WASHINGTON — Two years after a 12-year-old Maryland boy died from an untreated tooth infection, low-income kids continue to face barriers to dental care despite state and federal efforts to improve access, government investigators said Wednesday.
"The bottom line: Children's access to Medicaid dental services has been improving but remains low," said Katherine Iritani, health care acting director at the Government Accountability Office.
State officials told the GAO that many children can't find dentists who accept Medicaid, and dental providers cite low reimbursement rates and patients skipping appointments as challenges to treating kids in the federal-state health insurance program for the poor.
At the time of 12-year-old Deamonte Driver's death in February 2007, only about a third of eligible children signed up for Medicaid received dental care under the program, according figures from the Health and Human Services Department's Centers for Medicare and Medicaid Services.
The GAO said in a report Wednesday that many states have reported moderate increases in poor children's access to dental services, but Iritani said there isn't enough data to say how many of the 30 million children signed up for Medicaid are actually seeing a dentist.
The GAO released a report as part of a House Oversight subcommittee hearing on the inadequacies of pediatric dental care among Medicaid enrollees.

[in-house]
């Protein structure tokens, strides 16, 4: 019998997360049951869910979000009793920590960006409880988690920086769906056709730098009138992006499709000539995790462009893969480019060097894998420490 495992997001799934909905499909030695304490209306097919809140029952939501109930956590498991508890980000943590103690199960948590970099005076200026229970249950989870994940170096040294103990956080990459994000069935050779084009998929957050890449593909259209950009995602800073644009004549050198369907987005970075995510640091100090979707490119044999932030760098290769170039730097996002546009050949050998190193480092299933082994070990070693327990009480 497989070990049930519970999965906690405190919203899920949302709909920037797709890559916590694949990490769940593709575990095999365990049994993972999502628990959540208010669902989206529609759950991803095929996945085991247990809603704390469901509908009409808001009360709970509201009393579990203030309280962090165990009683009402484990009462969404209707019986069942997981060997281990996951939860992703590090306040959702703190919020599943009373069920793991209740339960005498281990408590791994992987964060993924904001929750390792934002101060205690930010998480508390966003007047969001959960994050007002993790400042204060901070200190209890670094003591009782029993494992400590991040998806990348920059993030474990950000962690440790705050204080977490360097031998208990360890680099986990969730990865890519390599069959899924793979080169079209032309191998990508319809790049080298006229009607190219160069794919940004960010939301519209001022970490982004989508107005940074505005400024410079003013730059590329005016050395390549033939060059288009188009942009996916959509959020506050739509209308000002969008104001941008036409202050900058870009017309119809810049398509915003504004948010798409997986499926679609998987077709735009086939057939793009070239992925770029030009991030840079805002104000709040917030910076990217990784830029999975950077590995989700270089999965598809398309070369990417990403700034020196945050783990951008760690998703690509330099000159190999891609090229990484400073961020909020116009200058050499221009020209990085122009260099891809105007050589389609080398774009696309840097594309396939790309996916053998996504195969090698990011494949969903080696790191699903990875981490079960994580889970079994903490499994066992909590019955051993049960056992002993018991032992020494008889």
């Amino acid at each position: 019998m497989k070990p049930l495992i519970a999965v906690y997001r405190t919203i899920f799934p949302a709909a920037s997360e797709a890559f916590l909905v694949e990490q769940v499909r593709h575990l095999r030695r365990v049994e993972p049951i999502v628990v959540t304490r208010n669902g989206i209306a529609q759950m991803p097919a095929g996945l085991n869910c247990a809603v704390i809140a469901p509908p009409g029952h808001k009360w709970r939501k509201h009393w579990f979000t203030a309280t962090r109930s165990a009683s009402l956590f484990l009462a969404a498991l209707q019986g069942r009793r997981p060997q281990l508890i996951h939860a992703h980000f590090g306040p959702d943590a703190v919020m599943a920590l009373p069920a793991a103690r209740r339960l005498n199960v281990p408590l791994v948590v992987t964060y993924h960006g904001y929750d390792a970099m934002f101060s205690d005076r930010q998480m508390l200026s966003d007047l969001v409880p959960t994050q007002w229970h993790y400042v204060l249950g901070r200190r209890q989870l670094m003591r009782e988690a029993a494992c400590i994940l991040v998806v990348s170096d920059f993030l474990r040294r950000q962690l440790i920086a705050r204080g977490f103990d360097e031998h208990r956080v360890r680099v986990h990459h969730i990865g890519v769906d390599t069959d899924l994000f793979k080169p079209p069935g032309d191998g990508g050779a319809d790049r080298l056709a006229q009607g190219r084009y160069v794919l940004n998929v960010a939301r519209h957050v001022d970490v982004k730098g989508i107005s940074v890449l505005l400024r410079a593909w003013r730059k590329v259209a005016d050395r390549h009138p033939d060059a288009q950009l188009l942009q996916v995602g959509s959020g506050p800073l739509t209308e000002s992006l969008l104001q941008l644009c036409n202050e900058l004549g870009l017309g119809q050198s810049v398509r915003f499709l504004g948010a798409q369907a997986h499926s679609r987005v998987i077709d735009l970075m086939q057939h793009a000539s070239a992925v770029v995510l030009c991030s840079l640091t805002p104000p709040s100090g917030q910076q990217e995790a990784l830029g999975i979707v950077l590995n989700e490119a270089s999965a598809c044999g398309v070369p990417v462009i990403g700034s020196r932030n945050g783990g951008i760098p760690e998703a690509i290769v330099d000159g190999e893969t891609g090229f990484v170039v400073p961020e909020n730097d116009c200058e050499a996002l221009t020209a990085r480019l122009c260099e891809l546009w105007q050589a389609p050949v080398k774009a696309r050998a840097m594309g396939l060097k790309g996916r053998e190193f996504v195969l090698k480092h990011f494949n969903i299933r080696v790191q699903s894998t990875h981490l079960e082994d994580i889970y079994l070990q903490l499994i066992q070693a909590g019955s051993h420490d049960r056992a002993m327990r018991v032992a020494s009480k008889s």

The report said "continued attention and action is needed to ensure children's access to Medicaid dental services" despite steps by federal and state officials to address problems.
Federal Medicaid officials have done a focused review of 16 states and the District of Columbia where there have been shortcomings in dental care delivery. The officials have made recommendations to each.
Cindy Mann, director of the government's Center for Medicaid and State Operations, said the agency was committed to making sure the Medicaid program works for every child.
"It is a multipronged problem – and I don't say that to try and get around our responsibilities," Mann said. "I say that to say that we're rolling up our sleeves and it is not a simple solution."
The House committee's domestic policy subcommittee began looking into dental services for low-income children after the death of Driver, who was from Prince George's County, Md.
Driver, whose family's Medicaid coverage had lapsed, died after bacteria from an untreated tooth abscess spread to his brain. A routine tooth extraction may have saved him – but he couldn't get in quickly enough to see a Medicaid oral surgeon.
This is the subcommittee's fourth hearing on the topic since his death.
"We are not going to stand by and watch any more little kids die," said Rep. Dennis J. Kucinich, D-Ohio, the subcommittee's chairman.
The GAO recommended that the Centers for Medicare and Medicaid Services develop a plan for sharing promising practices among states and reviewing dental services in states with low access rates.
On the Net:
Government Accountability Office: http://www.gao.gov